When you make your phone call, be sure to give the person you call the following information:
1. Your full name and date of birth.
2. The name of the jail. If you aren’t sure what jail you are in, let them know where you were arrested. Your family can’t bail you out if they can’t find you!
3. Your bail amount, if you know it. Also, let the person know that you do want to be bailed out and if you can afford the bail bond fee (10% of the bail). Remember, no one can call in to you, so make sure you provide all the information you can up front. If you call your brother and he’s not sure you want to be bailed out (duh!), you could wait considerably longer in jail.
4. Ask the person you call to take care of children, pets and any job situations that can be addressed. You may not be out of jail in time for work, so you may want someone to call in for you.
Your Experience While in Jail
The arrest and booking process is unnerving enough, but most women are terrified by the thought of being placed in the holding cell with a lot of strangers. It’s impossible to forget all those B movies and news stories about prison violence.
Naturally, there is some danger, but remember approximately 70% of women arrested in California are charged with non-violent crimes: offenses like drug possession, writing bad checks, petty theft, and prostitution. Only about a quarter are charged with violent offenses and most of those are against husbands, boyfriends, and other family members.
Remember that you are incarcerated with people you don’t know. They may be dealing with mental health issues, drug addictions, or other problems that make them emotionally unstable. It’s best to be reserved, but friendly. Don’t volunteer personal information; don’t make statements that denigrate a particular ethnic or religious group; and don’t give others the impression that you think you’re “too good” to be in jail with the rest of them.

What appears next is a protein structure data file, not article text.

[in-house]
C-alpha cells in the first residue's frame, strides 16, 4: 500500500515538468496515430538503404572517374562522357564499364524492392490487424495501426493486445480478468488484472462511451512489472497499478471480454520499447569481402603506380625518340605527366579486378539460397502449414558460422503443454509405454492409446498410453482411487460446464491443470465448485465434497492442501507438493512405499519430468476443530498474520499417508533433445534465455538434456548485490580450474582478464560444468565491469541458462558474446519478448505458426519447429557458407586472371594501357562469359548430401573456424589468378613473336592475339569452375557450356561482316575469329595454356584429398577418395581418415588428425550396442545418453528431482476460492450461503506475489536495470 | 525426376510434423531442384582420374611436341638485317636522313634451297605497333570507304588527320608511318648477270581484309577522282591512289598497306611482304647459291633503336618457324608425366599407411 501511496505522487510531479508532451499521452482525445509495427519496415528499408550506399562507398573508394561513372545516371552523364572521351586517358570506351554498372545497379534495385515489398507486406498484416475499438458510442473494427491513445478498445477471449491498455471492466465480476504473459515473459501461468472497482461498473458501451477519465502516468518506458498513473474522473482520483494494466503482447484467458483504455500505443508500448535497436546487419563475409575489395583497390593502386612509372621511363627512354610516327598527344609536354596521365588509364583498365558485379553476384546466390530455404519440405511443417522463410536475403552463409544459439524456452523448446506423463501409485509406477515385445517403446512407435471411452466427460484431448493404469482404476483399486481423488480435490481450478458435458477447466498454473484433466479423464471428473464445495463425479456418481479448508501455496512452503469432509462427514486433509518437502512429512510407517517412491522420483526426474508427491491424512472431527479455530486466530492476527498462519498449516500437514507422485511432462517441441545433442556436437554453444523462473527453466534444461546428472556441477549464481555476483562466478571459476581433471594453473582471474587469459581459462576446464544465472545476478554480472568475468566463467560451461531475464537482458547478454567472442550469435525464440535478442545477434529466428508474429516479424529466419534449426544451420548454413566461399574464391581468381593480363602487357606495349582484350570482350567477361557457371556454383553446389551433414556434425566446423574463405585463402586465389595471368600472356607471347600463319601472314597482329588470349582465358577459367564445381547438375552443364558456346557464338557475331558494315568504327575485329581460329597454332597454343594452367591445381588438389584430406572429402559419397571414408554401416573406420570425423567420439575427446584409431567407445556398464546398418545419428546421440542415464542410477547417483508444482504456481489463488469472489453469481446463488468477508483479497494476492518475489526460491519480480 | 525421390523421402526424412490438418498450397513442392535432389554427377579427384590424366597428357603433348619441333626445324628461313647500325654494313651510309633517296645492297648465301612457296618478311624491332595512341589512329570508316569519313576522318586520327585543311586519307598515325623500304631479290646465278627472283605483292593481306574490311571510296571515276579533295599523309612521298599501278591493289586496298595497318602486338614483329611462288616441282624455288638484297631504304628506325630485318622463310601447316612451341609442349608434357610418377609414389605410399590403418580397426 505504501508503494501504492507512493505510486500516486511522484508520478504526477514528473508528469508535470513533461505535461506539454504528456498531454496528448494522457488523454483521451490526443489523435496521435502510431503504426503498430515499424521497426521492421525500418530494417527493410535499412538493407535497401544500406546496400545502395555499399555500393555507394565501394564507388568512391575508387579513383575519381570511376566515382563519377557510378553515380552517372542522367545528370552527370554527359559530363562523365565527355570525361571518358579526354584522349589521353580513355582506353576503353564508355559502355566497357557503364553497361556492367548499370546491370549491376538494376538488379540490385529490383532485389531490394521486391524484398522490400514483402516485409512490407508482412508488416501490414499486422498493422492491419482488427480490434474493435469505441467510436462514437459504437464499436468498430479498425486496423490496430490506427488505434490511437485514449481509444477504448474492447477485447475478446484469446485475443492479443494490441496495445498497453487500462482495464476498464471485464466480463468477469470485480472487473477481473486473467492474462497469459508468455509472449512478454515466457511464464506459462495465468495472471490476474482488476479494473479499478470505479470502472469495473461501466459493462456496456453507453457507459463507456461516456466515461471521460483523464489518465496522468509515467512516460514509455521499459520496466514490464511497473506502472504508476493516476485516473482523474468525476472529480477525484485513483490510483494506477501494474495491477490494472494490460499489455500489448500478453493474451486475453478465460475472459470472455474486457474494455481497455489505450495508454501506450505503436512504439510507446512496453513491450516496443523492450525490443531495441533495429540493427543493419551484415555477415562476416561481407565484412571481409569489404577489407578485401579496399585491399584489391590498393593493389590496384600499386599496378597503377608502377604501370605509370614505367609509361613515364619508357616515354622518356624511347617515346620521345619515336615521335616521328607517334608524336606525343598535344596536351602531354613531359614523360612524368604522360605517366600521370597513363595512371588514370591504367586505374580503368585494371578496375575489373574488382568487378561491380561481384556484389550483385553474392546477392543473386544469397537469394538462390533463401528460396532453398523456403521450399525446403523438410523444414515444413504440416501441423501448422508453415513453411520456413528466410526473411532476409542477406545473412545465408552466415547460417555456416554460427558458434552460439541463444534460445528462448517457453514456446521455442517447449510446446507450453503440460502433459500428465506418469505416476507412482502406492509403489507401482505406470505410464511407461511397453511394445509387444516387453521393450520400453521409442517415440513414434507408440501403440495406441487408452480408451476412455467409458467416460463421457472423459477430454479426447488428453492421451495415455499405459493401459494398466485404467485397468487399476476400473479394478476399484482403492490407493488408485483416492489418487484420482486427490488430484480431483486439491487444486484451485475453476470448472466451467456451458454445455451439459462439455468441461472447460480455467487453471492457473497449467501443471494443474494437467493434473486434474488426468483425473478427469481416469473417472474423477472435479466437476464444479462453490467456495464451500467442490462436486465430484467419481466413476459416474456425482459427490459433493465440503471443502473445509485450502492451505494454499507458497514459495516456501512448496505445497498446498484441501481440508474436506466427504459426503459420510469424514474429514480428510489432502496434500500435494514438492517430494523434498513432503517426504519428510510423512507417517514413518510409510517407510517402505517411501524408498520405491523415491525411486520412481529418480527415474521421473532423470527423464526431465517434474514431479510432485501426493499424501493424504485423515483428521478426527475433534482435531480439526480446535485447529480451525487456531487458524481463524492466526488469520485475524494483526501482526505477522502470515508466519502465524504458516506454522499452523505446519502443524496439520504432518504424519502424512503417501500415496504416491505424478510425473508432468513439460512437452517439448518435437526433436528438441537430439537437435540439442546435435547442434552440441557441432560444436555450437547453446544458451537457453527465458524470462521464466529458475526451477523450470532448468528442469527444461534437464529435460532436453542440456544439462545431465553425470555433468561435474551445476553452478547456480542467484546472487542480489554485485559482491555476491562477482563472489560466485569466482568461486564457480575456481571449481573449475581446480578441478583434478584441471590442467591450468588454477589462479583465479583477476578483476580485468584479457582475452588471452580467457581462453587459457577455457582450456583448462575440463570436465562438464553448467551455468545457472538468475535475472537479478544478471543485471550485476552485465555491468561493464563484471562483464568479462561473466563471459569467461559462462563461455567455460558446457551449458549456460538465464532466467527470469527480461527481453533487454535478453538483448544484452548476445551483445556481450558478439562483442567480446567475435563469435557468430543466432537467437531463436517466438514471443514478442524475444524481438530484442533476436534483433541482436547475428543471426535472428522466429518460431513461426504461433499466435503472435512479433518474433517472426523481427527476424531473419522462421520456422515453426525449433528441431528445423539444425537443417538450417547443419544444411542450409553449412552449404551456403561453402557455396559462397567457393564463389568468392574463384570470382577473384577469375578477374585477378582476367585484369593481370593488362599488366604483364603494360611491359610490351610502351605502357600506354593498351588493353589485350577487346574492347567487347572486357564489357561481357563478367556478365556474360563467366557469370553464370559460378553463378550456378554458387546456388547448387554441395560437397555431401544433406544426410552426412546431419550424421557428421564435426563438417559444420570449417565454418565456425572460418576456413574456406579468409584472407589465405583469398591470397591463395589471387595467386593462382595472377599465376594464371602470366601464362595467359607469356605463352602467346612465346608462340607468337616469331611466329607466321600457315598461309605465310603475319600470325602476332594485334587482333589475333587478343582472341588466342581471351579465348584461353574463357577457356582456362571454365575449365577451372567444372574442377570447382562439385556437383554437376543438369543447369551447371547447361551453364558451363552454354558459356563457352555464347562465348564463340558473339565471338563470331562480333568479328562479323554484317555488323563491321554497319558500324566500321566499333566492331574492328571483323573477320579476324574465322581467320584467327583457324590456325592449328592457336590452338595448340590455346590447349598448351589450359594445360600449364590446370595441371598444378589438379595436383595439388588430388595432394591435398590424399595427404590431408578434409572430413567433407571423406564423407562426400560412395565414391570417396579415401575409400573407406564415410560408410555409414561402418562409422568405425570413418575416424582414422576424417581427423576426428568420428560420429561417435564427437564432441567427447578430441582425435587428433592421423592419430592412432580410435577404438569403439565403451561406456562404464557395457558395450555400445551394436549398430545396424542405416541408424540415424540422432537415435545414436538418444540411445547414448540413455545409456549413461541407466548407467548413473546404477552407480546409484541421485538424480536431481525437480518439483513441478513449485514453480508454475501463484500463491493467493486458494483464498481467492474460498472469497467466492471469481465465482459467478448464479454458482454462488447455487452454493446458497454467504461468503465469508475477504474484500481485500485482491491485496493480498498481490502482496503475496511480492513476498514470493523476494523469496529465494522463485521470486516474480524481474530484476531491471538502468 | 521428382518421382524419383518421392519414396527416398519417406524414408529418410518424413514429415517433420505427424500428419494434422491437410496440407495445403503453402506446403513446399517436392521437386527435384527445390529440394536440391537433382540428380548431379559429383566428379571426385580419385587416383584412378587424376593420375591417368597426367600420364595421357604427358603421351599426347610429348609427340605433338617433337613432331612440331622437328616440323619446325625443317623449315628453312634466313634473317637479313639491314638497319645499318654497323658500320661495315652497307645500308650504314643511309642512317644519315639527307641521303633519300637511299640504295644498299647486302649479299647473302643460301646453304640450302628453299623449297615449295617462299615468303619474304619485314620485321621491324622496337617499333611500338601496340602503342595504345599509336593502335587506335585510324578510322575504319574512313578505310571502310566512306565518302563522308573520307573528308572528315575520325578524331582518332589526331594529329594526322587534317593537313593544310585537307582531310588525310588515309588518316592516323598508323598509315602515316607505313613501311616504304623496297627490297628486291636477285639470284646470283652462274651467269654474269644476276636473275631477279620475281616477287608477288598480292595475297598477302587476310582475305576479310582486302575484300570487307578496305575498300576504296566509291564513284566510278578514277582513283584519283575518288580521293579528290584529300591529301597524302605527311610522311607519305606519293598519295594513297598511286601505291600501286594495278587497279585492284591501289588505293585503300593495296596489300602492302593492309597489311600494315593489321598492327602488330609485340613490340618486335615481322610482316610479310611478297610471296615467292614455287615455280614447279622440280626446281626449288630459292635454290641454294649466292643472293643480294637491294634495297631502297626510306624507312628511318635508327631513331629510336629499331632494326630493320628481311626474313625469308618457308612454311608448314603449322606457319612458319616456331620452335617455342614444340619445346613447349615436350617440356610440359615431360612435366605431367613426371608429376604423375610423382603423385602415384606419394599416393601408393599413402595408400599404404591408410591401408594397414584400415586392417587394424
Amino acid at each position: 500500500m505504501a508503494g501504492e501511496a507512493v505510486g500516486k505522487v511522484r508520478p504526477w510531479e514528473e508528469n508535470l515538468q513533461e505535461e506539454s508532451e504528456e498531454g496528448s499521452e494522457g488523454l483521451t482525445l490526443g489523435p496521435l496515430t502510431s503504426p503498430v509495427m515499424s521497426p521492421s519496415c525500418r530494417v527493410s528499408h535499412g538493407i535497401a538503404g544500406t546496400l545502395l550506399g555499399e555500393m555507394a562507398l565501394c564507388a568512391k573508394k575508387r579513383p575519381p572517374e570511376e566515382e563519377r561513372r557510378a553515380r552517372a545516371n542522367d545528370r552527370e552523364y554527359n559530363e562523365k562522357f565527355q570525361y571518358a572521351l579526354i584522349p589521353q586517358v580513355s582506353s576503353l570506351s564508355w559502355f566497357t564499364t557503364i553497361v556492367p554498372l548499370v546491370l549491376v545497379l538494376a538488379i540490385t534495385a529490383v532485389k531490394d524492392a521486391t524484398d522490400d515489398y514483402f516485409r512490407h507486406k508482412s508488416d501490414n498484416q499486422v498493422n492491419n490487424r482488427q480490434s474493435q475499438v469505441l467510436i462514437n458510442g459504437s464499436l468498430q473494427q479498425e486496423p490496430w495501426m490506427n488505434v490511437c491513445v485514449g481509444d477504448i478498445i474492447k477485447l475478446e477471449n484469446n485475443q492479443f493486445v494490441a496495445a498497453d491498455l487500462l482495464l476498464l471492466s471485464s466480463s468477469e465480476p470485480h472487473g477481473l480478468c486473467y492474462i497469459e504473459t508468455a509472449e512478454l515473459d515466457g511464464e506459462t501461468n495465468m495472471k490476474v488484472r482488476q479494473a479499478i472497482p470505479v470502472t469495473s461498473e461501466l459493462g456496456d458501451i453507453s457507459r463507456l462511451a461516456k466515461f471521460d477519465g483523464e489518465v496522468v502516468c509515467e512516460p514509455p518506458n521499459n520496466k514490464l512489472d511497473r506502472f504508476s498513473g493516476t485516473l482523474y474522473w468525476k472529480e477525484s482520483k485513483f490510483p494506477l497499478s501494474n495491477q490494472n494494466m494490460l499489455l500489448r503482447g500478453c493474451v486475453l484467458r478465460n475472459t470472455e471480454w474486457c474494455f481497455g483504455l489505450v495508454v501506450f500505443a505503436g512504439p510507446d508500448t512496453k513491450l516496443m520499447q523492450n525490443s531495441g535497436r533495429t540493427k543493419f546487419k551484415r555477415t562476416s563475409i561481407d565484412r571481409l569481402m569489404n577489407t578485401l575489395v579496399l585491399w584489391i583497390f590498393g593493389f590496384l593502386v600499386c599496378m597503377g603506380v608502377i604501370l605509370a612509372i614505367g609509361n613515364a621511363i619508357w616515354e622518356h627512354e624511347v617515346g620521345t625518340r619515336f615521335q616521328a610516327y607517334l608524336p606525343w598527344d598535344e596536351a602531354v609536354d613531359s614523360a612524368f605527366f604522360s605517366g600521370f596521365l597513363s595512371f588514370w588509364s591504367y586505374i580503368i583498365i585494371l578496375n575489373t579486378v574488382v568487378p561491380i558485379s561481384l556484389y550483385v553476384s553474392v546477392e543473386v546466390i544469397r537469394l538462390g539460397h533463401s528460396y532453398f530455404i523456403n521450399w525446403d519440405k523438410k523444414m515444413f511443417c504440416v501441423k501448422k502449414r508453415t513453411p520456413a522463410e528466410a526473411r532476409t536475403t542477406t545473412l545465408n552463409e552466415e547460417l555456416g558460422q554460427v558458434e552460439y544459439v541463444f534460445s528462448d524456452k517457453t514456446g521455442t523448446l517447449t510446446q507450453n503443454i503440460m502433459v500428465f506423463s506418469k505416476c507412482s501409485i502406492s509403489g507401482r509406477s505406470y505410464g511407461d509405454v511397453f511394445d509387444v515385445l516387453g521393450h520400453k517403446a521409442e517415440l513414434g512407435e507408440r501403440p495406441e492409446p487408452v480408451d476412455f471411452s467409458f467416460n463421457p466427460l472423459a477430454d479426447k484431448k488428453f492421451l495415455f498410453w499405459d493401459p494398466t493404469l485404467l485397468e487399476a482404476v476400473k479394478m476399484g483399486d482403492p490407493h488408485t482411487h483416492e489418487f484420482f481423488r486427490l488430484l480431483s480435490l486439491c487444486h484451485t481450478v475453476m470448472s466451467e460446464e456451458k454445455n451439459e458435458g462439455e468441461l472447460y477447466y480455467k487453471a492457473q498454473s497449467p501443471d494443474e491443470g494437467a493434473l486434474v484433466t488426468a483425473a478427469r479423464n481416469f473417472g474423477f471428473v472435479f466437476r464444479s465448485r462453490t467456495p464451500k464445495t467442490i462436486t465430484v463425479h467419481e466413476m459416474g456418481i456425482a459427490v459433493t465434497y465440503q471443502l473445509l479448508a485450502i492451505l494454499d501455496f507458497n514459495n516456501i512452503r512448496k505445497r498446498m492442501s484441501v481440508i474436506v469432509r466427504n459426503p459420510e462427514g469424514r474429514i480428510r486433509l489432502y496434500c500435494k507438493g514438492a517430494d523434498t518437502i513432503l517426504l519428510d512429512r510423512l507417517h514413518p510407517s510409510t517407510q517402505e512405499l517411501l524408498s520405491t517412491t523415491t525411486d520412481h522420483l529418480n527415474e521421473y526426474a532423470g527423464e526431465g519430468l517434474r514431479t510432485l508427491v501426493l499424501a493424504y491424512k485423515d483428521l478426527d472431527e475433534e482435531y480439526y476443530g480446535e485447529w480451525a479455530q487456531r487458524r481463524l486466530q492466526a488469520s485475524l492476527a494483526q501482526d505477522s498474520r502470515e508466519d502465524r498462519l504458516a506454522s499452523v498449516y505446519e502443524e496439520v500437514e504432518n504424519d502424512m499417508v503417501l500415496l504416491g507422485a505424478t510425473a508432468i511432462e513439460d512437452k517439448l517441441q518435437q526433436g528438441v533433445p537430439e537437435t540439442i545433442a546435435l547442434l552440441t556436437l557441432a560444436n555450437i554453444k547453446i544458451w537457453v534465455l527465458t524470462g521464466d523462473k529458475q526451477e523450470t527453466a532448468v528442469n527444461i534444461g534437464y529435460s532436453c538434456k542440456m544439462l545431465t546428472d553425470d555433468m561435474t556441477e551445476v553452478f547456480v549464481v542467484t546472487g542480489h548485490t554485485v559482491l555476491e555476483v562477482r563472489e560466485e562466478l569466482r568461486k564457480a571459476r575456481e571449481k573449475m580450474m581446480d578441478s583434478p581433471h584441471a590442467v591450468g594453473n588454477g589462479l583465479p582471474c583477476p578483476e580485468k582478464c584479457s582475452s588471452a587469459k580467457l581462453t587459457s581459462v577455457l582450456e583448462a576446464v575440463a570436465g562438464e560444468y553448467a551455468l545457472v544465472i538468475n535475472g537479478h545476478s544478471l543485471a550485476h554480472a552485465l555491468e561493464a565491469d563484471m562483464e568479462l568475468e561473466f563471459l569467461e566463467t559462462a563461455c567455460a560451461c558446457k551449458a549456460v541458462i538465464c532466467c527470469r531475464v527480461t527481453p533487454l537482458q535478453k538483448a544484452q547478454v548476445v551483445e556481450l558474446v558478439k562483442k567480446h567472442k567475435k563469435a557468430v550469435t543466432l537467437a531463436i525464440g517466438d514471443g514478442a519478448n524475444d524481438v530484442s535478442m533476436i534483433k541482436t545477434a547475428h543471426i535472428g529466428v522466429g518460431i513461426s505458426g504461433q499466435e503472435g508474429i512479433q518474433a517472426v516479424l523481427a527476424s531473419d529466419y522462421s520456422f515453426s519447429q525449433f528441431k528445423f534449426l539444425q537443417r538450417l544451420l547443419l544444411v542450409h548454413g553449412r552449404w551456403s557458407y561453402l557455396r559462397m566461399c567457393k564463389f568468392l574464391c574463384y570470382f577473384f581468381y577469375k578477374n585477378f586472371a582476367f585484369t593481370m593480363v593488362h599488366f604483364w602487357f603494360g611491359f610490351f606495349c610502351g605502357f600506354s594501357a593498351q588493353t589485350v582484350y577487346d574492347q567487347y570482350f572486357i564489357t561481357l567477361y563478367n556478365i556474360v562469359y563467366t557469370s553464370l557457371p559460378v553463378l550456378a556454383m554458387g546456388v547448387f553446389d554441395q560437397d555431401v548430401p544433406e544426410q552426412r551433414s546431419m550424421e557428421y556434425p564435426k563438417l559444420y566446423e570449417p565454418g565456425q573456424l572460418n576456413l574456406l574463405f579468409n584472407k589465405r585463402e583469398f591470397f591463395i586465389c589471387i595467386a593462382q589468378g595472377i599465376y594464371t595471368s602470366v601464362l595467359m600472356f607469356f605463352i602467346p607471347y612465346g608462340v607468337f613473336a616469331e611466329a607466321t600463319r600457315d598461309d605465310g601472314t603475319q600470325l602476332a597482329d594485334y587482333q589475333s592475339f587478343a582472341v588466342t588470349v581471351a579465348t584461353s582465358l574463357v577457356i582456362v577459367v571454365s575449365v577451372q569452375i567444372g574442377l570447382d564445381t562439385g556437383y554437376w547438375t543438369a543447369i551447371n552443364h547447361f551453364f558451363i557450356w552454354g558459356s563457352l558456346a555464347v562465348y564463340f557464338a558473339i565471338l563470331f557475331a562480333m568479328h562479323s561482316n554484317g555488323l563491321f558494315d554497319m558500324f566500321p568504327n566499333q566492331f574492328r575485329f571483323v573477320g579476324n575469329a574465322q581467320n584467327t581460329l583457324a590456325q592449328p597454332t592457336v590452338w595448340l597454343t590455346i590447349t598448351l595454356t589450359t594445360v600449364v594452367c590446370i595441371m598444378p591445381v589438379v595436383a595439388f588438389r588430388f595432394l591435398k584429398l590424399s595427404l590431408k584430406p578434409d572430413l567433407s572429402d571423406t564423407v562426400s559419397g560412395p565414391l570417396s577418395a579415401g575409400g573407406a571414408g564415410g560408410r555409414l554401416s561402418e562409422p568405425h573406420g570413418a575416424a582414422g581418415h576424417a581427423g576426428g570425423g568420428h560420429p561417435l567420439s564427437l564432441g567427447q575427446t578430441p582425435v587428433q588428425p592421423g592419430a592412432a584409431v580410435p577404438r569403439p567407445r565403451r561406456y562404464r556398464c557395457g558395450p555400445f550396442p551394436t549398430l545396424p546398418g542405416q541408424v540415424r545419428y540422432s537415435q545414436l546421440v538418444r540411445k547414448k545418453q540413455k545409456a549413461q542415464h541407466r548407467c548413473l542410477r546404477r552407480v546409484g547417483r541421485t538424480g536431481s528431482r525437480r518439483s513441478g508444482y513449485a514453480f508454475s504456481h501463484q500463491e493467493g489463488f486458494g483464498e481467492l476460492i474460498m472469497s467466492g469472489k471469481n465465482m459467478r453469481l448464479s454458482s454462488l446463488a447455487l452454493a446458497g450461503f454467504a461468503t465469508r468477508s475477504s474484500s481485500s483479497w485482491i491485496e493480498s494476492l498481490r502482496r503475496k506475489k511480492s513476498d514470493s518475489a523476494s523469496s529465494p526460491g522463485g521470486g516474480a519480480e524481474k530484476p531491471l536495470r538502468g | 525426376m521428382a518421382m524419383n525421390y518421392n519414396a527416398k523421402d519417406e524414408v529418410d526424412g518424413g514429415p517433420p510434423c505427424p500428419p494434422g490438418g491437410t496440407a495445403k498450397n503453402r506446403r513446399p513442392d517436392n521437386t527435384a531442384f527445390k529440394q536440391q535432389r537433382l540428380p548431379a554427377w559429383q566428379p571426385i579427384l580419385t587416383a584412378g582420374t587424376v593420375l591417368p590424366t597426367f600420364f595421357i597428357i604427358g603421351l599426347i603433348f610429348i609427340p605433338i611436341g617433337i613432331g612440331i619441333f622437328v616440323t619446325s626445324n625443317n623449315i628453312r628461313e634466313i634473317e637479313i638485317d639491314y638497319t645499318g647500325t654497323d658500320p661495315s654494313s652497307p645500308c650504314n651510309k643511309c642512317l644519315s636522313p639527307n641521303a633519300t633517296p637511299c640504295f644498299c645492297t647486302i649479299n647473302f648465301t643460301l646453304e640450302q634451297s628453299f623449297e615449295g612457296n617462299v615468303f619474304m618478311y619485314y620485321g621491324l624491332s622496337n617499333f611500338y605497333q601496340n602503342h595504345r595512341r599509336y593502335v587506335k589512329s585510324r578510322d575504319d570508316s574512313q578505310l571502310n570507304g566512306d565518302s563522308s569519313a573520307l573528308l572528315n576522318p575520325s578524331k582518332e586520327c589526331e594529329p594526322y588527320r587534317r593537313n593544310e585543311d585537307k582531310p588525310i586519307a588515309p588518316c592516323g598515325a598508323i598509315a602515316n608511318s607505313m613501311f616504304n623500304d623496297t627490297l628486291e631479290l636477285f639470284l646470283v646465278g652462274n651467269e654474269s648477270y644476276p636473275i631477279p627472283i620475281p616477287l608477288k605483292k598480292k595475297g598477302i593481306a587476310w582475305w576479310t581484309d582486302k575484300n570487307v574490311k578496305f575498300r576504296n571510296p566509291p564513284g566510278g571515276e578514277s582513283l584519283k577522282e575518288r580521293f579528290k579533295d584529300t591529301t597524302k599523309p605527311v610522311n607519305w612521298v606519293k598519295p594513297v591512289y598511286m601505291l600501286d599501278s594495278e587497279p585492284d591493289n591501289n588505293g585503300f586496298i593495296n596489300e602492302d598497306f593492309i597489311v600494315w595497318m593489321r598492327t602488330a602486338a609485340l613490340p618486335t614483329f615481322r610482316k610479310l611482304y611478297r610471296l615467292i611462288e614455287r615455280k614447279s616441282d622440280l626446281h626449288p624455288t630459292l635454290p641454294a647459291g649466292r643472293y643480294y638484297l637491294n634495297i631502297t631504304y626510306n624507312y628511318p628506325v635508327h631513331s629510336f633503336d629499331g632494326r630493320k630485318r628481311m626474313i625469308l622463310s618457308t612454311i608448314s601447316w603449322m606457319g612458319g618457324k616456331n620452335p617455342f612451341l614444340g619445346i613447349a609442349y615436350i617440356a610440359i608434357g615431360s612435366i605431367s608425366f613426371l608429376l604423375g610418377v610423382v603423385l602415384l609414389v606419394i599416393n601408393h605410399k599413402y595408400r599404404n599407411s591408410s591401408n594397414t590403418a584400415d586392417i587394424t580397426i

Bail Bond and Release Procedures
The bail amount is set by judges in a County Bail Schedule based on the charges. Bail Schedules generally have differing bail amounts depending on the severity of the crime. For example, a DUI in LA County has a $15,000 bail; a DUI with accident is $50,000 and so on.
Bail can be raised, lowered or removed only by a judge. Waiting to be heard in front of a judge means additional time in jail. If you do wait for a judge, the judge considers the severity of the offense, likelihood that you’re a danger to the community, the amount of jail time if you’re found guilty, your past arrest record, and community ties.
The average bail amount in California is $25,000. Often bail is set higher. Since few people can pay the whole amount, you’ll probably need to contract with a licensed bail bond agent. The bail agent can walk you through the entire bail bond process and handle the release. Professional bail agents know the jail systems and often know the bail schedules. They can begin the bail process to obtain the fastest release possible. The sooner a bail bondsman is contacted, the faster the release can occur.
Bail agents charge 10% of the bail amount as payment for their services. The California Legislature regulates this cost. If a bail agent offers you a “cheap 5% bail bond,” you’re dealing with someone willing to violate California law, and that’s dangerous for you.
After all, if the bail bond agent doesn’t follow that part of the law, how can you be sure he’ll follow the appropriate procedures for obtaining your release and return your collateral when the case is complete?
Getting arrested is never fun: the booking process can be slow and frustrating, and a night in jail can be as scary as it sounds. But, in this case, knowledge really is power. Once you understand what is happening, what your rights and responsibilities are, and how to arrange for release, you’ll be able to handle yourself and stay calm until you’re back home with your loved ones.